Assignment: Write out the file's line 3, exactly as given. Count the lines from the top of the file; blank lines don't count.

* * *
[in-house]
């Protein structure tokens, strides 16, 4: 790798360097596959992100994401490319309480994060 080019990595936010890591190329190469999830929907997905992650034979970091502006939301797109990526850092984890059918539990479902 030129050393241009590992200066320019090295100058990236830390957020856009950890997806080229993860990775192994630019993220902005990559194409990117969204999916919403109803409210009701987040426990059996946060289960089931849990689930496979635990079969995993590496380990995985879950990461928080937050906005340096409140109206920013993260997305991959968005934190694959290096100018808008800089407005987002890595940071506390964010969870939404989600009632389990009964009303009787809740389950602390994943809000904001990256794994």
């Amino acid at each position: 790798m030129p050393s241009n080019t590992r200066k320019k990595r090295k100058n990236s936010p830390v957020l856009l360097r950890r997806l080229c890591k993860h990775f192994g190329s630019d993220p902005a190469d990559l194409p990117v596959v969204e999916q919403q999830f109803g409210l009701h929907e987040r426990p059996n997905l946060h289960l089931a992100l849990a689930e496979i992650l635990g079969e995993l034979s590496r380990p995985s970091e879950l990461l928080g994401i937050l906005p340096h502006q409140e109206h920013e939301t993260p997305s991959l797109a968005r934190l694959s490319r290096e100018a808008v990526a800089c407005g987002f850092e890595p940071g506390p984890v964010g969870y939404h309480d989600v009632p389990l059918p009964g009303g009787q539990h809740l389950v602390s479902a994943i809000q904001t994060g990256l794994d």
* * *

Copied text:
């Amino acid at each position: 790798m030129p050393s241009n080019t590992r200066k320019k990595r090295k100058n990236s936010p830390v957020l856009l360097r950890r997806l080229c890591k993860h990775f192994g190329s630019d993220p902005a190469d990559l194409p990117v596959v969204e999916q919403q999830f109803g409210l009701h929907e987040r426990p059996n997905l946060h289960l089931a992100l849990a689930e496979i992650l635990g079969e995993l034979s590496r380990p995985s970091e879950l990461l928080g994401i937050l906005p340096h502006q409140e109206h920013e939301t993260p997305s991959l797109a968005r934190l694959s490319r290096e100018a808008v990526a800089c407005g987002f850092e890595p940071g506390p984890v964010g969870y939404h309480d989600v009632p389990l059918p009964g009303g009787q539990h809740l389950v602390s479902a994943i809000q904001t994060g990256l794994d």